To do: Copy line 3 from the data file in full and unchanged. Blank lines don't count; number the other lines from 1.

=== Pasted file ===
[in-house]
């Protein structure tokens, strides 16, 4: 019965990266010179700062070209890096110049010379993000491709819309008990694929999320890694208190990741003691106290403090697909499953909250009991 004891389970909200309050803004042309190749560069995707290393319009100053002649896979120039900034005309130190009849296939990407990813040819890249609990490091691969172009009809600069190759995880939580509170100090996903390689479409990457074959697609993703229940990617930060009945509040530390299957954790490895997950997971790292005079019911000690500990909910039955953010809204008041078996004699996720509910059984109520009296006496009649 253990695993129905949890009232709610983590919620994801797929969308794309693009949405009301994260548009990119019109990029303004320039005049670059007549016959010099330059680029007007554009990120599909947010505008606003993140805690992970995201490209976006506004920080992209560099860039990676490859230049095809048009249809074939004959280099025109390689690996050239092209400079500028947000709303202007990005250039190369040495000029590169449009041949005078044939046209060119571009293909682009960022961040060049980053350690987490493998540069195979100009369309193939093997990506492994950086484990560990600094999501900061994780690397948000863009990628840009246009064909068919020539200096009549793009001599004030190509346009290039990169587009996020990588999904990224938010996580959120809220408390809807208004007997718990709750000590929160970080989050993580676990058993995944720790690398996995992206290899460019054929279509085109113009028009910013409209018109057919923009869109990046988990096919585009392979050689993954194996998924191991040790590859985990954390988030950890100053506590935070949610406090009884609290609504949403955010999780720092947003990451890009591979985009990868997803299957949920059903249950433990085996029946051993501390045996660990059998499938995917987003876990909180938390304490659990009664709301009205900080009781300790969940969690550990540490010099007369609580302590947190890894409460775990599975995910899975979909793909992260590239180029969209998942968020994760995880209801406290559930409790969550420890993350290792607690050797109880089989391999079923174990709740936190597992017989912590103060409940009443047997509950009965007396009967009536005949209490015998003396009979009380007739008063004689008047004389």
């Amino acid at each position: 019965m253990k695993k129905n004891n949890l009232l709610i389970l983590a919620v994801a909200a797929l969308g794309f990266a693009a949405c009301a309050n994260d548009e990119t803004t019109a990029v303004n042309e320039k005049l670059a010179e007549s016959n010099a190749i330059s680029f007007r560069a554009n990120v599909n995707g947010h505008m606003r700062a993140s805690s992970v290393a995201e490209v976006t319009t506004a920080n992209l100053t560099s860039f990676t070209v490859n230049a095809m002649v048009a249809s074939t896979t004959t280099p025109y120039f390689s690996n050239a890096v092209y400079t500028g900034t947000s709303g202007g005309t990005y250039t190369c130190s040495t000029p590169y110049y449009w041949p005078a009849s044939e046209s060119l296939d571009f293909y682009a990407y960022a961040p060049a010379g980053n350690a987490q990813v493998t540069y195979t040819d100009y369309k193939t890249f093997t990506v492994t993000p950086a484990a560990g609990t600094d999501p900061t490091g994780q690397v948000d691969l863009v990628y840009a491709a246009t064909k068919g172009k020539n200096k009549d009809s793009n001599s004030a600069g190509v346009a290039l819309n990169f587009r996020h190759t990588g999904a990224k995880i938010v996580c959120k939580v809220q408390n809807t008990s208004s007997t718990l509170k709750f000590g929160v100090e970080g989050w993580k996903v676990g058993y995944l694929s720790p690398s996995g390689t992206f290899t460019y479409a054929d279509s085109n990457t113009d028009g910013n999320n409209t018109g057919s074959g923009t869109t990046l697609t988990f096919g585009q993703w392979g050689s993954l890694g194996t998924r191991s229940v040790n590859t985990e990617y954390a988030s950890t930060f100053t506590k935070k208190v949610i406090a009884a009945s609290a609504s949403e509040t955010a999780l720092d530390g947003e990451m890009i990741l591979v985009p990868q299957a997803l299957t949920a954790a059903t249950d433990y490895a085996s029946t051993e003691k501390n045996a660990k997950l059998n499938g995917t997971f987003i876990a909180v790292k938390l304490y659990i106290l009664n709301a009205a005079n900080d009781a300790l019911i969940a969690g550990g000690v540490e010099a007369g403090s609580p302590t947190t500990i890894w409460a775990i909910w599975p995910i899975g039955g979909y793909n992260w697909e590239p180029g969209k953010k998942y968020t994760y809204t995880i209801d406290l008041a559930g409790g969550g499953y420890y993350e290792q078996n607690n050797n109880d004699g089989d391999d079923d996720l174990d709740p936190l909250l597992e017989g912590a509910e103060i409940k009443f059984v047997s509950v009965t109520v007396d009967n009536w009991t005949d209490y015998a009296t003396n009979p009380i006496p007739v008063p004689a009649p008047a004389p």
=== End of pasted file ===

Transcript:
């Amino acid at each position: 019965m253990k695993k129905n004891n949890l009232l709610i389970l983590a919620v994801a909200a797929l969308g794309f990266a693009a949405c009301a309050n994260d548009e990119t803004t019109a990029v303004n042309e320039k005049l670059a010179e007549s016959n010099a190749i330059s680029f007007r560069a554009n990120v599909n995707g947010h505008m606003r700062a993140s805690s992970v290393a995201e490209v976006t319009t506004a920080n992209l100053t560099s860039f990676t070209v490859n230049a095809m002649v048009a249809s074939t896979t004959t280099p025109y120039f390689s690996n050239a890096v092209y400079t500028g900034t947000s709303g202007g005309t990005y250039t190369c130190s040495t000029p590169y110049y449009w041949p005078a009849s044939e046209s060119l296939d571009f293909y682009a990407y960022a961040p060049a010379g980053n350690a987490q990813v493998t540069y195979t040819d100009y369309k193939t890249f093997t990506v492994t993000p950086a484990a560990g609990t600094d999501p900061t490091g994780q690397v948000d691969l863009v990628y840009a491709a246009t064909k068919g172009k020539n200096k009549d009809s793009n001599s004030a600069g190509v346009a290039l819309n990169f587009r996020h190759t990588g999904a990224k995880i938010v996580c959120k939580v809220q408390n809807t008990s208004s007997t718990l509170k709750f000590g929160v100090e970080g989050w993580k996903v676990g058993y995944l694929s720790p690398s996995g390689t992206f290899t460019y479409a054929d279509s085109n990457t113009d028009g910013n999320n409209t018109g057919s074959g923009t869109t990046l697609t988990f096919g585009q993703w392979g050689s993954l890694g194996t998924r191991s229940v040790n590859t985990e990617y954390a988030s950890t930060f100053t506590k935070k208190v949610i406090a009884a009945s609290a609504s949403e509040t955010a999780l720092d530390g947003e990451m890009i990741l591979v985009p990868q299957a997803l299957t949920a954790a059903t249950d433990y490895a085996s029946t051993e003691k501390n045996a660990k997950l059998n499938g995917t997971f987003i876990a909180v790292k938390l304490y659990i106290l009664n709301a009205a005079n900080d009781a300790l019911i969940a969690g550990g000690v540490e010099a007369g403090s609580p302590t947190t500990i890894w409460a775990i909910w599975p995910i899975g039955g979909y793909n992260w697909e590239p180029g969209k953010k998942y968020t994760y809204t995880i209801d406290l008041a559930g409790g969550g499953y420890y993350e290792q078996n607690n050797n109880d004699g089989d391999d079923d996720l174990d709740p936190l909250l597992e017989g912590a509910e103060i409940k009443f059984v047997s509950v009965t109520v007396d009967n009536w009991t005949d209490y015998a009296t003396n009979p009380i006496p007739v008063p004689a009649p008047a004389p």